Lake Charles American-Press from Lake Charles, Louisiana on May 24, 1964 · Page 21
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Lake Charles American-Press from Lake Charles, Louisiana · Page 21

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Lake Charles, Louisiana
Issue Date:
Sunday, May 24, 1964
Page:
Page 21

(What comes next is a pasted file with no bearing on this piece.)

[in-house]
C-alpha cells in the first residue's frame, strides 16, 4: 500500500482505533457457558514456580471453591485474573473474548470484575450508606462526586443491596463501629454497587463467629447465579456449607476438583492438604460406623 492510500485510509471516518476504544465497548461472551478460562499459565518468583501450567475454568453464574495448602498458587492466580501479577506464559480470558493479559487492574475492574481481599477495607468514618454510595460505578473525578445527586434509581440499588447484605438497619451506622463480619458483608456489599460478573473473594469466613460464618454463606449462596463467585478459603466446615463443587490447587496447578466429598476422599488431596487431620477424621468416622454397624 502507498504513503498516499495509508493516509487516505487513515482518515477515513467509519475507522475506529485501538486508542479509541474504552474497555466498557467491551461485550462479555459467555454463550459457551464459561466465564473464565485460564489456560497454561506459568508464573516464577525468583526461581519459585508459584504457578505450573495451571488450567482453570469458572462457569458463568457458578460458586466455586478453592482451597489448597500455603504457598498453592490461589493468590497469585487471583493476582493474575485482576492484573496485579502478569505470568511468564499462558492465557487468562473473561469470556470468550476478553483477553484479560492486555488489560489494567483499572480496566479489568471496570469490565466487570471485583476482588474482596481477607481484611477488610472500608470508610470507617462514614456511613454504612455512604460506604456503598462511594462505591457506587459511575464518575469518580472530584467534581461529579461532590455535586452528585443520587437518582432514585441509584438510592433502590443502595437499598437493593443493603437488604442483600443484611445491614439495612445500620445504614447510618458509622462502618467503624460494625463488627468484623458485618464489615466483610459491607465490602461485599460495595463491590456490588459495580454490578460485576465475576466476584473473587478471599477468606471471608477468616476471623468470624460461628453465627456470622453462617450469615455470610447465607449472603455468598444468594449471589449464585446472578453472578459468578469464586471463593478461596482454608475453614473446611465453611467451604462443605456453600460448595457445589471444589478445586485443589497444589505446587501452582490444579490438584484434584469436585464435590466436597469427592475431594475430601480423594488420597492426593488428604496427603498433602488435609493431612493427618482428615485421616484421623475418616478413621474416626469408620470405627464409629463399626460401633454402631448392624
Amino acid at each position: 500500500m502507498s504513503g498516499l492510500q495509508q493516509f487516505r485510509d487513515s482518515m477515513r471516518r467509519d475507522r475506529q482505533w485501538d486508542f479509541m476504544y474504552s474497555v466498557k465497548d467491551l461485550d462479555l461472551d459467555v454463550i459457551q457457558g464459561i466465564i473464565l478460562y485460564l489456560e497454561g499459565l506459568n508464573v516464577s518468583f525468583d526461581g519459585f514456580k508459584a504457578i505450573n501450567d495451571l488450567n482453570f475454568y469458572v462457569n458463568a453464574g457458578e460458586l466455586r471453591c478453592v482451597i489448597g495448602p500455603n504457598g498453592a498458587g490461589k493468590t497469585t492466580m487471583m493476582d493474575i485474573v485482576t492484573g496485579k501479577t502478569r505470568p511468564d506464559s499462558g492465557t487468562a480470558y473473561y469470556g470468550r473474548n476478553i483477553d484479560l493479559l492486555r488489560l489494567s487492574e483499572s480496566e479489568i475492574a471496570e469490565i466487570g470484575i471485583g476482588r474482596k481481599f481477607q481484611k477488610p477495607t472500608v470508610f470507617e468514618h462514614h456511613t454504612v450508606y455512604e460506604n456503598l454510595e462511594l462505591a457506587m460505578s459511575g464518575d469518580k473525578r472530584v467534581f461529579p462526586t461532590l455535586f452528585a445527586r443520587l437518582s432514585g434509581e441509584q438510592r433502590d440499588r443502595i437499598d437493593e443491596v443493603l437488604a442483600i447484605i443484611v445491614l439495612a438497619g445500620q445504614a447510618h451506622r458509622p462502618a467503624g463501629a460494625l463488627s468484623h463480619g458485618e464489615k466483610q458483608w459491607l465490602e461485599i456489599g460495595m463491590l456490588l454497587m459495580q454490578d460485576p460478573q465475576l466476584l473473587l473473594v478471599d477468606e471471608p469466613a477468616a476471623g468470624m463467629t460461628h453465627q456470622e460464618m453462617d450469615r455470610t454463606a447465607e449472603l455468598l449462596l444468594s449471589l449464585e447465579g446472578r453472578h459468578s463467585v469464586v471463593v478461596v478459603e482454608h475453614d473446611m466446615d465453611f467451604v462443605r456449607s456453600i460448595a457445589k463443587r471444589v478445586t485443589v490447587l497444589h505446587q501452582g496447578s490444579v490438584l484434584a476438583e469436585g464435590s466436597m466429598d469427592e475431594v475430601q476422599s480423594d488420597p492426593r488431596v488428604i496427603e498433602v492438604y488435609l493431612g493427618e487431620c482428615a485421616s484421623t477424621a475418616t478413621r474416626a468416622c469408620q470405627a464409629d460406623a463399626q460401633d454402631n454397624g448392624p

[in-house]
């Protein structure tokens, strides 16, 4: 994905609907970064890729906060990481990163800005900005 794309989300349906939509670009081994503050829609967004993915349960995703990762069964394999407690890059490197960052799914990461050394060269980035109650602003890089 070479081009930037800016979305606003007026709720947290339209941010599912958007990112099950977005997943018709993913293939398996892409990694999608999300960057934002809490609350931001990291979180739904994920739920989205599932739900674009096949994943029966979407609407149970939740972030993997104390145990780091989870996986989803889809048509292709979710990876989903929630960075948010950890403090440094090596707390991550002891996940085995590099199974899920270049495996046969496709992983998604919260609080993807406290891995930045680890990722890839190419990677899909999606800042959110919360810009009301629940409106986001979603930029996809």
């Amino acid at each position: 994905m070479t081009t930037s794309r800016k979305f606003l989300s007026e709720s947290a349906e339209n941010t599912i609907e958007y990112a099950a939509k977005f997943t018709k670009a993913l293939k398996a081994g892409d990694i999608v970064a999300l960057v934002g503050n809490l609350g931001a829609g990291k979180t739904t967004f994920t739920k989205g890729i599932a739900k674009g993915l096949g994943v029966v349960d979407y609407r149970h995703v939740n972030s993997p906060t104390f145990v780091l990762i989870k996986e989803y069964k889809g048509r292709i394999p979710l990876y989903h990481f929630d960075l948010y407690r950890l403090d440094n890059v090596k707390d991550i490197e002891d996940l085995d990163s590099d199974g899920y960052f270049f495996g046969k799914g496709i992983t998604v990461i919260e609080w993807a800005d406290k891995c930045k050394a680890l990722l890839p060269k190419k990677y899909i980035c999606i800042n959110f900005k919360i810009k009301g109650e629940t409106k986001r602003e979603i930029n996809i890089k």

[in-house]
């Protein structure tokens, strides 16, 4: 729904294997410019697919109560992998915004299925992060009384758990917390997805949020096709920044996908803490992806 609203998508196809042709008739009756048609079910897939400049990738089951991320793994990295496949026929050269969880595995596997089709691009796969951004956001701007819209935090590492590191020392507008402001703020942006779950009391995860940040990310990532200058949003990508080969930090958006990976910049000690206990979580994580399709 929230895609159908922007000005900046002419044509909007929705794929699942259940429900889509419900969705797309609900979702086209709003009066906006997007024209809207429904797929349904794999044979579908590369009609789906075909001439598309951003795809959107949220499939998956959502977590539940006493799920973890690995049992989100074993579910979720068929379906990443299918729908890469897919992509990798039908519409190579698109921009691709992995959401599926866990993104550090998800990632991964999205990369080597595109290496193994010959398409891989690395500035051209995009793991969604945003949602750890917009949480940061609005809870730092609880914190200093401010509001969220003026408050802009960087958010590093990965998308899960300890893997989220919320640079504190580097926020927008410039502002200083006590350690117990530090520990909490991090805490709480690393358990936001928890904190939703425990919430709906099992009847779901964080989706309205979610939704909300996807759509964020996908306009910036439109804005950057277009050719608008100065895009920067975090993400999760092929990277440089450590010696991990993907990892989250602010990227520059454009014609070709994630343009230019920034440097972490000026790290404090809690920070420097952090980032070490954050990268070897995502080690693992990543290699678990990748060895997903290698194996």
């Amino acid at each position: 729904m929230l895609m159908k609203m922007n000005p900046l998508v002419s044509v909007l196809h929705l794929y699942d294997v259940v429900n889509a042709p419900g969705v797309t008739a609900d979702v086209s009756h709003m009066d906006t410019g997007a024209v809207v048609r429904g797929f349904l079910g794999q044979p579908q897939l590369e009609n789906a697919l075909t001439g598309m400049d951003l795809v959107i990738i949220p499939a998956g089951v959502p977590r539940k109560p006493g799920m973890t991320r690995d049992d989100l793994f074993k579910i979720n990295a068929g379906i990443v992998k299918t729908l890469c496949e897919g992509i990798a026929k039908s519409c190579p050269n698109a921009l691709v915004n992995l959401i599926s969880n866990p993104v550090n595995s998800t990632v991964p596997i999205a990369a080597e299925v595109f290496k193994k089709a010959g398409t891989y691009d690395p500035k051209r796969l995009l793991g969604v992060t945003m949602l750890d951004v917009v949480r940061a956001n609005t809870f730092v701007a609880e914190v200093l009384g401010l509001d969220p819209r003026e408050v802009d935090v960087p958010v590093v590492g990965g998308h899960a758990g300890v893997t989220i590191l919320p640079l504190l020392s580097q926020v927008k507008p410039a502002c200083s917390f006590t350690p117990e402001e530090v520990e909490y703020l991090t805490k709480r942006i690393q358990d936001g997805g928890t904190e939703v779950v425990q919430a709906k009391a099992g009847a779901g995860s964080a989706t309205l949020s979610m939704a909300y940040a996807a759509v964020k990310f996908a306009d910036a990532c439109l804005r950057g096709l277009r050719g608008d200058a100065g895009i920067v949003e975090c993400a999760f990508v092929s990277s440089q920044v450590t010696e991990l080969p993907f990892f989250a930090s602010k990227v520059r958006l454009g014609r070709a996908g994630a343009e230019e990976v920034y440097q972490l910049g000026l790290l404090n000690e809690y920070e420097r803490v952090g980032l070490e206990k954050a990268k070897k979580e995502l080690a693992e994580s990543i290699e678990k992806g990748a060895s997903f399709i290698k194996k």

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Showers Eased On Tradition CONSTANT COMPANIONS FOR SPECIAL SKIN NEEDS ARE EYE OIL AND LIP EMOLLIENT STICKS New cosmetics, many in tube form, are uniquely useful and handy io tote In handbag with no crowding BEAUTY BEAT New Cosmetics Delight, Dilemma By MARIE DAVID When you wake up some mornings and face your dressing table, do you sometimes wonder if the jars and bottles and tubes and boxes have multiplied overnight? Yet, you wouldn't dream of giving up a single cosmetic? This feminine dilemma is all well and good, no doubt about it! It appears that women today are taking better care of their looks, perhaps because of the clever companies who keep presenting new and "perfected" arrays of tempting cosmetics ... or is it the other way around? Nevertheless, it is a joy to discover delightful items that arouse the feminine instinct for beauty and are compact and useful as well. Many special products for specific needs come in tube form these days, such as: ... The eye oil stick which keeps the eyelids, upper and lower, moist and lubricated through all kinds of trying drying weather. Applied delicately to this crinkle-prone area, the eye oil stick may be used at bedtime, during the day, under or overshadow, especially when you wish protection from sun or wind. ... A lip emollient stick that creates a fine film over the mouth, protecting the vulnerable spot from harassing elements. It is a nice, un-sticky base for colored lipstick, and should be a 24-hour companion. Keep a stick in your purse and one at home. ... The not-really-new-but-ever-wondrous flesh- colored makeup stick that erases tiny lines, dark shadows and blemishes beneath your makeup. Many women consider this the most important investment in her entire cosmetic wardrobe. Its inestimable value lies in its ability to blend a complexion to unmarred smoothness. . . . Yellow lipstick! Yes, it's an old model's secret that a base of pure, clear yellow makes lipstick colors sing like liveliest sunshine. You'll be shouting about the marvel of this new golden secret, a light yellow glow worn as an undercoat, iced with delectable shades of rose, pink, coral or apricot colors. . . . The "marbled" lipstick that's been making national headlines! It's a regulation stick, but the innovation is in the dual-coloration swirled together like marble. It glides on the lips as a single luscious shade. A unique technique in eyebrow makeup uses brush and cake. You stroke the tapered nylon brush over the compact makeup, and apply lightly to the brows, extending and defining the color evenly with the flat-angled edge of the brush. No smudge, shine or harsh line with this new idea . . . just duplicating Nature at her very best. More brush-on beauty is the new tan-toned makeup. Instead of spending hours under the hot sun, running the chance of blistering, you can simply brush a flattering bronze glow on your skin, blending in the pale areas for a smooth, sun-swept finish. This product works on the same principle as the "blush" powder you've read about before. For further information, contact the American Press beauty editor. Our out-of-town readers may send a stamped, self-addressed envelope with their inquiries. Modem brides reap-sizable harvests of "loot" at the traditional bridal shower. And many have come to feel this is only fair because in theif single days they gave to theif friends who preceded thefti down the aisle. But still there is a sentimental side to the custom, and most brides enjoy the party atffios- phere and being surrounded by their close friends at this great moment in their lives. The gifts afs an added bonus. One legend which tells how the bridal shower originated concerns a Dutch girl who fell in love with a poor but charitable miller who gave most of his flour to the needy. Because the girl's father did not approve of the miller, he refused to give the girl her dowry, necessary to set up housekeeping, unless she married a wealthy farmer. Townspeople who had been aided by the young miller joined together and donated small gifts to help the couple. When massed t o g e t h e r and "showered" upon the girl, the gifts exceeded the value of the dowry she was supposed to receive. But the term "shower" was not coined until the 1890's when someone conceived the idea of filling a Japanese paper parasol, then a popular fad in interior decorations, with little gifts. The bride -to-be was obliged to open the parasol over her head, resulting in a "shower" of gifts. A bride had to have a pretty hard head even back in Roman days. At the wedding feast it was customary to break the wedding cake over her as a sign of abundance. Guests took home small broken pieces of cake, and eventually these "tokens" were invested by the superstitious with the power to make single guests dream of those they would marry, it the tokens were tucked under their pillows on the wedding night. Brides also had rigorous going in the 14th century in Europe. Wedding guests scrambled to obtain the bride's garter, a symbol of good luck. The disheveled brides finally took to throwing a stocking instead. And with time, custom has made the event less wearing on the brides. They can just toss their bouquets today, and the girl who catches one is supposed to become the next bride. Orange blossoms, now attached to the bridal veil or carried in her bouquet, were thought by the Saracens to insure happiness and good fortune. And the reason wedding gowns are white is that In early Rome the color signified joy. Later, the connotation of purity was tied in. Most of the customs connected with marriage have grown up as the rite went through three phases: capture, purchase and finally the marriage for love. For instance, from the days when brides had to be captured, comes the term "best man." He was the most ablebodied of the groom's friends who actually caught the bride as she ran away. Other friends who aided in the chase were called "groomsmen," today's ushers. From the same phase came the forerunner o[ the "honeymoon." After the bride was caught, she had to be hidden from kinfolk out to rescue her. After a length of time, usually (wo weeks, (he groom felt confident they had given up looking and gone away, and it was safe for the couple lo come out of hiding. "Giving the bride away" harks back to the days when fathers looked upon their daughters as commodities to be sold. And the bridal veil stems from the same period when the bride's face was covered until after the business contract was secure. Then the bridegroom got the chance to lift the veil and gaze for the first time upon the face of the wife he'd bought. Bible Institute Students to Wed In Houston Church Mr. and Mrs. Henry Chaddock, 1654 Oak Lane, Houston, Tex., have revealed the engagement of their daughter, Kathy, to Charles Bryant, son of Mr. and Mrs. Cecil Bryant of Lake Charles. The wedding is calendared for June 6 at 8 p.m. in the Spring Branch Community Church, Houston. Mr. Bryant and his fiancee are both students at the Dallas Bible Institute, Dallas, Tex. SEAMSTRESS STITCHES her own wardrobe, in »asy bow-to-do alter creating her wedding gown and her maid-of-honor'* dress. She Designed Her Trousseau, Finished Sewing Night Before "I was really a budget bride," gays vivacious Barbara Banner, plunging in to a description of her cost-cutting wedding. "I made my own wedding dress, street length, out of upholstery fabric, and sewed one for my maid-of-honor, out of the $ame material in green." Barbara, who makes all her own clothes besides carrying a full-time job as publicity writer in New York, designed and Forma/ Dress Demand Grows The widely promoted, widely accepted "dressed-up" look in Women's wear, featuring elegant fajjrks and long skirts for evening, has created a demand for a matching dressed-up look for men. (Cruises, resorts, civic and country cljA> dinners and dances, and school proms and cotillions aU contribute to the growing im- gortaccg of formahyear. made her trousseau, thoughtfully planning clothes for a double life. One such is a bright green suit, with sleeveless patterned blouse, conservative enough for her job, gay enough minus jacket for going out. "You should have seen me at 3 ajn. the night before the wedding," says Barbara. "I was making my hat out of cardboard. I tried to use an oatmeal box, but it didn't fit my head. So I cut a round circle from cardboard, scotchtaped the dress fabric around it, and over the crown, and there I was. "But the hat didn't survive long. After the wedding, my husband dropped it in a puddle, and that was the end of the cardboard." Flowers for the wedding were no problem for the Banners. Barbara's husband, Joseph, : owns a florist shop, which spe- t cializes in bridal designs. dotted pique sun-dress with delightful dog motif For months of sun-days- our summer cooler of crisp white pique with black or red dots. Has tie leather belt, big lace-edged pocket with glitter- eyed dog applique. Sizes 8 to 16. 12,00 21 Unique Detailing Makes Simple Dress Big Success The master, Herbert Sondheim, has embellished Ibis some what simple dress with Interesting, unusual detail. The sleeveless dress has a deep "rounded-out" square neckline, both front and back. The intricately seamed skirt is flared and pleated to shape two arrows in fromt that are accented by the two buttons. The dress is finished off with a slim, bowed belt. A marvelous summer party dress whether you use simple cottons are more elegant fabrics like silk. To select your correct size, use Spadea's exclusive ready-to-wear size chart, SIZE BUST WAIST HIPS 10 .14 24 12 35 25 14 3fi'/i 2(5 Vj 16 38 20 18 40 30 fabric (or dress. To order Pattern No. N-1307, state size; send $1.00. Add 25 cents for first dass mail and special handling. Pattern Books Nos. 21, 22, 23, 23, 25, 26 and revised Duchess of Windsor are available for 50 cents each, OR any 3 for $1.25 OR all 7 for $3.00. Add 10 cents postage- for each book. Address Spadea Patterns, Box 535, G.P.O., Dcp. L-ll, New York, New York 10001 35 3fi 37 Vi 4! Size 12 requires 4% yds. of 36" GRADUATION CARDS invitation* — Thonk You - Ploc« Card* — FoVori — Naokliu — Plalti and Cups. Parly Good* for All Occoiiont BEN'S CARD SHOP fOS RYAN — Ntxt fa Rltf't smashing combo: denim & gingham in our Beach Part/ playtimers Qpeo 9 KM (pwgt (No Cgnryiag Swmg ng 3-p>ece v.-. ,m s« f blue cemm top with b<..-'t- -i bra, red checked gingham (line,:.' pants, back-zipped and a v.ra;> oround circle sk^rr of dcn.m 18.00 Carefree shift of blue denim that doub'es as a beach ccat . . it zips from top to bottom, h-.i\ two handy, oversize pocket Both m juniors, sizes 7 to 1 :• 10.00